We did very little grocery shopping this week...I haven't been to any supermarkets at all! I'm sure there were some good deals out there, but truth be told, our focus was to use up some of the bounty in our freezer so we could stock up on turkeys for the year.
I planned to get four turkeys, but it didn't quite work out. The turkeys were gigantic, so we got two that count as four! Wal-Mart had Jennie-O turkeys for .40 per pound, and the only ones left were honkin' big. They were limit 2 anyway, so it all worked out.
To make room for those big boys, we ate a lot of things from our freezer this week. Back around St. Patrick's day I stocked up on corned beef - Monday we ate the last one from the freezer with steamed cabbage, mashed potatoes (also from the freezer) and whole wheat bread (freezer).
For Tuesday we thawed a chicken and had it with some of the food on our pantry shelves - home-canned green beans, stuffing and fresh pears.
Wednesday I took all the tomato juice out of the freezer. I kept getting little harvests of tomatoes through the summer, so I made the juice and froze it. I used some to make tomato soup for supper (with grilled cheese, abc pasta for Little Bit and pineapple spears) and I'll be canning the rest so it can be out of the freezer. It can go on a pantry shelf once it's canned. Right now it's in the fridge, still thawing. Oh, and the tomato soup used up a container of frozen chicken broth!
Through the early part of the week our desserts were German chocolate cupcakes - we took the leftover, not frosted cupcakes we had frozen from Little Bit's birthday and put coconut-pecan frosting on them.
The tail-end of the week is mostly focused on using up leftovers from earlier in the week, but we managed to pull out a pack of English muffins and some cheese for barbecue chicken mini-pizzas too!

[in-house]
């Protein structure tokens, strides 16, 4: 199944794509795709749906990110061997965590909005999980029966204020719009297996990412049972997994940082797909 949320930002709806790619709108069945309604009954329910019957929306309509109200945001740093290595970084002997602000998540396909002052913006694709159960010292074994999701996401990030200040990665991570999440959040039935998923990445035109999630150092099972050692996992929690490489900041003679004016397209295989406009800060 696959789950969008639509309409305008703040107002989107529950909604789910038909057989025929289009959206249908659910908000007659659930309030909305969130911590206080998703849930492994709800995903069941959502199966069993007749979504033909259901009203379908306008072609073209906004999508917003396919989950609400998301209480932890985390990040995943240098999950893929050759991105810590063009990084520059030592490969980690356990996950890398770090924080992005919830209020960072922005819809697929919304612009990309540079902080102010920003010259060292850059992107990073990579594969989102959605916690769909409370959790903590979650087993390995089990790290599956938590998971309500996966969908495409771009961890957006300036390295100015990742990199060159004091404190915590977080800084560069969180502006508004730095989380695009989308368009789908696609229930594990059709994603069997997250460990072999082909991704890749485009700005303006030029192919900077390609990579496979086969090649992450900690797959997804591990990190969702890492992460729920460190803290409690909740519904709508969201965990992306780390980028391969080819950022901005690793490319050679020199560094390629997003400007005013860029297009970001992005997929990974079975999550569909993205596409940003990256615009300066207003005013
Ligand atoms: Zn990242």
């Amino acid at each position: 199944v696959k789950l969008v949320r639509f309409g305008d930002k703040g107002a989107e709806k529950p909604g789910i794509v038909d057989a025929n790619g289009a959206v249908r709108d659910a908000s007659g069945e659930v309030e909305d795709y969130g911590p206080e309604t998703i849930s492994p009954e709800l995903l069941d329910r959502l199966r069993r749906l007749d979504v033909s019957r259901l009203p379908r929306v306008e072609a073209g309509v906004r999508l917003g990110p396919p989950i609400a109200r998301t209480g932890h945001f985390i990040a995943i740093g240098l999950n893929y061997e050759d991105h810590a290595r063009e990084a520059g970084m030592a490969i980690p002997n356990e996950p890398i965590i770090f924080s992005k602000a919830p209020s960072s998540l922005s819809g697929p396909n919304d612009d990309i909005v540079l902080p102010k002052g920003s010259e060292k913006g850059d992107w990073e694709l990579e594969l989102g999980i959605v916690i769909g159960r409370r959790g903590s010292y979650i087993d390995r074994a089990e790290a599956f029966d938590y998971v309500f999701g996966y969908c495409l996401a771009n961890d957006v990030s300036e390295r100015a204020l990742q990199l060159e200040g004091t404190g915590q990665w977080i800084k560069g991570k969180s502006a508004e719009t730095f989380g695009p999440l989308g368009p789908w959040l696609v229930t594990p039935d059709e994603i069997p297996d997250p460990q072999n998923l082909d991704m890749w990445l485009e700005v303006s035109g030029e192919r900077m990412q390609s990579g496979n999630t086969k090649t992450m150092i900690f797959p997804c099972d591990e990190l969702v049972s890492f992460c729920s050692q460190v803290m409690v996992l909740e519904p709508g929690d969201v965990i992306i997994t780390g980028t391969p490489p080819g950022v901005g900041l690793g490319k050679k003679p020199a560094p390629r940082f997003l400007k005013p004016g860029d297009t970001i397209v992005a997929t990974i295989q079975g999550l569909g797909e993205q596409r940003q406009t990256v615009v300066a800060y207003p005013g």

All that freezer emptying made enough space for turkeys with minimal scooting, pushing, smushing and cramming. I didn't even have to sit on the lid!
So, what does a family of three do with a 24 pound turkey? When we are ready for turkey, I will thaw one partially and part it out. As soon as it's thawed enough for me to get a knife in it, I cut it up like a giant chicken, prepare some of the meat for various future meals and wrap and freeze it. I do all this while it's still part frozen - there are ice crystals in the meat. Here are a few ideas:
A single turkey breast from a turkey that big will give us a lot of meat. Sometimes we cut the breast meat across the grain and make steaks, then we marinade and grill them. If I roast a whole breast, I slice some when we eat it for supper, then refrigerate it before slicing the rest. I can cut the slices much thinner once it's cold, and they are nice for sandwiches. Little scraps or cubes are great in enchiladas, turkey chili, etc. If nothing else, I freeze cooked pieces for later, so we don't get sick of it.
The meat from the thighs is really good cubed, soaked in teriyaki and grilled. We also like it in stir fry in place of pork, or ground up and mixed with ground beef - we call that 'burkey' hee hee. Another way I like to use dark meat from turkey is just roast it, shred it and mix it with barbecue sauce for sandwiches.
I just about always grind the meat from the legs. All those weird sinew tendon things make turkey legs less than easy to eat. I just remove as much of the meat as I can, grind it, then simmer the rest of it in water to make broth with meat for soup. That said, one time on a whim I brushed a turkey leg with liquid smoke and slow roasted it in the oven, basting it now and then. It was a lot like those turkey legs you can get at the fair or at carnivals - yum!
The wings can be a little tough sometimes. I cut them into segments and cook them in the crock pot, then toward the end of cooking I add some butter and red hot sauce for giant hot wings! If you don't like hot wings, you can always roast or simmer the wings for cubed turkey for salads, casseroles, etc. There are plenty of possibilities.
Finally, the frame. There is a lot of meat on the ribs, back, etc., so we get out the biggest pot we have, put the whole deal on the wood stove and let it simmer all day. I season the stock with herbs and vegetables then freeze it in useable amounts, and remove all the meat for soups, chili, barbecue, etc. By the time we are done, we get many, many meals, and since they are spread out over time (using one part at a time), we don't get sick of turkey.
So, tell me - what's your favorite turkey meal?